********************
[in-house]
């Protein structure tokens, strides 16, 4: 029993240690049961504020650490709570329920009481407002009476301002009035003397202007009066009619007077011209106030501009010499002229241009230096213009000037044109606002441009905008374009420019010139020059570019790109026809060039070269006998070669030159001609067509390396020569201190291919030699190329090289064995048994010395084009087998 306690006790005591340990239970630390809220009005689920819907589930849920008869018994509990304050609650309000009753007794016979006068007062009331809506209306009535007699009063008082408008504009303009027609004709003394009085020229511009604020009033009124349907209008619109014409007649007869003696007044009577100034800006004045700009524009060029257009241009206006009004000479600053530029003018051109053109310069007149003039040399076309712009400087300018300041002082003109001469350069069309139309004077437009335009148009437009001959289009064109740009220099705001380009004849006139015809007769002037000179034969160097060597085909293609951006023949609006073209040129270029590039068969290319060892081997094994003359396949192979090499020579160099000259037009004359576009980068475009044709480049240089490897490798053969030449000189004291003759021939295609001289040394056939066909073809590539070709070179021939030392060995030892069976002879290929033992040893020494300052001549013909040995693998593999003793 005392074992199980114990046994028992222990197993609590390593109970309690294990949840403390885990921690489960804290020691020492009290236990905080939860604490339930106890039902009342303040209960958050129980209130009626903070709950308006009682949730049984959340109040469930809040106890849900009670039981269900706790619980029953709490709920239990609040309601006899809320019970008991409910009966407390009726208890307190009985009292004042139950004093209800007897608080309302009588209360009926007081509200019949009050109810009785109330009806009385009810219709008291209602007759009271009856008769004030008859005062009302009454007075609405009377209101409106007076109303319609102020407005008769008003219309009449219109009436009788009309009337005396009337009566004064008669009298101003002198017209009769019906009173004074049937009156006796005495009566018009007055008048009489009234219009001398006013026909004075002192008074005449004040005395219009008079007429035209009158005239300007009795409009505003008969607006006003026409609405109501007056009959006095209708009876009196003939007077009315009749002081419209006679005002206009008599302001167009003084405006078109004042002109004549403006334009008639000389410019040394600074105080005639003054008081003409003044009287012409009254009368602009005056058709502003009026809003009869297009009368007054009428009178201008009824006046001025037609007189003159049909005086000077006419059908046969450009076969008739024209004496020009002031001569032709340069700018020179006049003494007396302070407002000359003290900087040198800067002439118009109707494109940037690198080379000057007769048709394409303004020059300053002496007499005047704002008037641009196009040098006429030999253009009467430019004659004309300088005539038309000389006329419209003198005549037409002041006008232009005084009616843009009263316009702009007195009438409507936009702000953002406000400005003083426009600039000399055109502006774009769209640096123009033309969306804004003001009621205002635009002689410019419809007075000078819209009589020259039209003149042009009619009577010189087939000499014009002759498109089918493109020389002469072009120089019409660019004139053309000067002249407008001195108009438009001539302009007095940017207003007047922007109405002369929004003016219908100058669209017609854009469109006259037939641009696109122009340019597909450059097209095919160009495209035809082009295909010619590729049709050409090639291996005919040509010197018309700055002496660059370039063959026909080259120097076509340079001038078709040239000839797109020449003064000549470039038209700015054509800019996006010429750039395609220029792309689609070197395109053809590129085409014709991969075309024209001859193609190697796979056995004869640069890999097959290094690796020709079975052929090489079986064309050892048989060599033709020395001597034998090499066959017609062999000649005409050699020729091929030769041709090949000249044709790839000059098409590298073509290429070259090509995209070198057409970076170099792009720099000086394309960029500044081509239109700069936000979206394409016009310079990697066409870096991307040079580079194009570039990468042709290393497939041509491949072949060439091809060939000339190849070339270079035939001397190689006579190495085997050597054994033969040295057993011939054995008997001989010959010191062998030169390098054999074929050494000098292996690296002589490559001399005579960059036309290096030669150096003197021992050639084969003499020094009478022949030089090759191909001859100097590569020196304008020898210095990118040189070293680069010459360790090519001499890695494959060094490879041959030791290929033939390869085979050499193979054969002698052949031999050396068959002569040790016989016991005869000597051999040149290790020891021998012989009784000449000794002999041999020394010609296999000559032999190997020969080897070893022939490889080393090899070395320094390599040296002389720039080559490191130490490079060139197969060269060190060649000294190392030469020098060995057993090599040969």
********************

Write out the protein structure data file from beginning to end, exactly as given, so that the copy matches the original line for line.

[in-house]
């Protein structure tokens, strides 16, 4: 029993240690049961504020650490709570329920009481407002009476301002009035003397202007009066009619007077011209106030501009010499002229241009230096213009000037044109606002441009905008374009420019010139020059570019790109026809060039070269006998070669030159001609067509390396020569201190291919030699190329090289064995048994010395084009087998 306690006790005591340990239970630390809220009005689920819907589930849920008869018994509990304050609650309000009753007794016979006068007062009331809506209306009535007699009063008082408008504009303009027609004709003394009085020229511009604020009033009124349907209008619109014409007649007869003696007044009577100034800006004045700009524009060029257009241009206006009004000479600053530029003018051109053109310069007149003039040399076309712009400087300018300041002082003109001469350069069309139309004077437009335009148009437009001959289009064109740009220099705001380009004849006139015809007769002037000179034969160097060597085909293609951006023949609006073209040129270029590039068969290319060892081997094994003359396949192979090499020579160099000259037009004359576009980068475009044709480049240089490897490798053969030449000189004291003759021939295609001289040394056939066909073809590539070709070179021939030392060995030892069976002879290929033992040893020494300052001549013909040995693998593999003793 005392074992199980114990046994028992222990197993609590390593109970309690294990949840403390885990921690489960804290020691020492009290236990905080939860604490339930106890039902009342303040209960958050129980209130009626903070709950308006009682949730049984959340109040469930809040106890849900009670039981269900706790619980029953709490709920239990609040309601006899809320019970008991409910009966407390009726208890307190009985009292004042139950004093209800007897608080309302009588209360009926007081509200019949009050109810009785109330009806009385009810219709008291209602007759009271009856008769004030008859005062009302009454007075609405009377209101409106007076109303319609102020407005008769008003219309009449219109009436009788009309009337005396009337009566004064008669009298101003002198017209009769019906009173004074049937009156006796005495009566018009007055008048009489009234219009001398006013026909004075002192008074005449004040005395219009008079007429035209009158005239300007009795409009505003008969607006006003026409609405109501007056009959006095209708009876009196003939007077009315009749002081419209006679005002206009008599302001167009003084405006078109004042002109004549403006334009008639000389410019040394600074105080005639003054008081003409003044009287012409009254009368602009005056058709502003009026809003009869297009009368007054009428009178201008009824006046001025037609007189003159049909005086000077006419059908046969450009076969008739024209004496020009002031001569032709340069700018020179006049003494007396302070407002000359003290900087040198800067002439118009109707494109940037690198080379000057007769048709394409303004020059300053002496007499005047704002008037641009196009040098006429030999253009009467430019004659004309300088005539038309000389006329419209003198005549037409002041006008232009005084009616843009009263316009702009007195009438409507936009702000953002406000400005003083426009600039000399055109502006774009769209640096123009033309969306804004003001009621205002635009002689410019419809007075000078819209009589020259039209003149042009009619009577010189087939000499014009002759498109089918493109020389002469072009120089019409660019004139053309000067002249407008001195108009438009001539302009007095940017207003007047922007109405002369929004003016219908100058669209017609854009469109006259037939641009696109122009340019597909450059097209095919160009495209035809082009295909010619590729049709050409090639291996005919040509010197018309700055002496660059370039063959026909080259120097076509340079001038078709040239000839797109020449003064000549470039038209700015054509800019996006010429750039395609220029792309689609070197395109053809590129085409014709991969075309024209001859193609190697796979056995004869640069890999097959290094690796020709079975052929090489079986064309050892048989060599033709020395001597034998090499066959017609062999000649005409050699020729091929030769041709090949000249044709790839000059098409590298073509290429070259090509995209070198057409970076170099792009720099000086394309960029500044081509239109700069936000979206394409016009310079990697066409870096991307040079580079194009570039990468042709290393497939041509491949072949060439091809060939000339190849070339270079035939001397190689006579190495085997050597054994033969040295057993011939054995008997001989010959010191062998030169390098054999074929050494000098292996690296002589490559001399005579960059036309290096030669150096003197021992050639084969003499020094009478022949030089090759191909001859100097590569020196304008020898210095990118040189070293680069010459360790090519001499890695494959060094490879041959030791290929033939390869085979050499193979054969002698052949031999050396068959002569040790016989016991005869000597051999040149290790020891021998012989009784000449000794002999041999020394010609296999000559032999190997020969080897070893022939490889080393090899070395320094390599040296002389720039080559490191130490490079060139197969060269060190060649000294190392030469020098060995057993090599040969």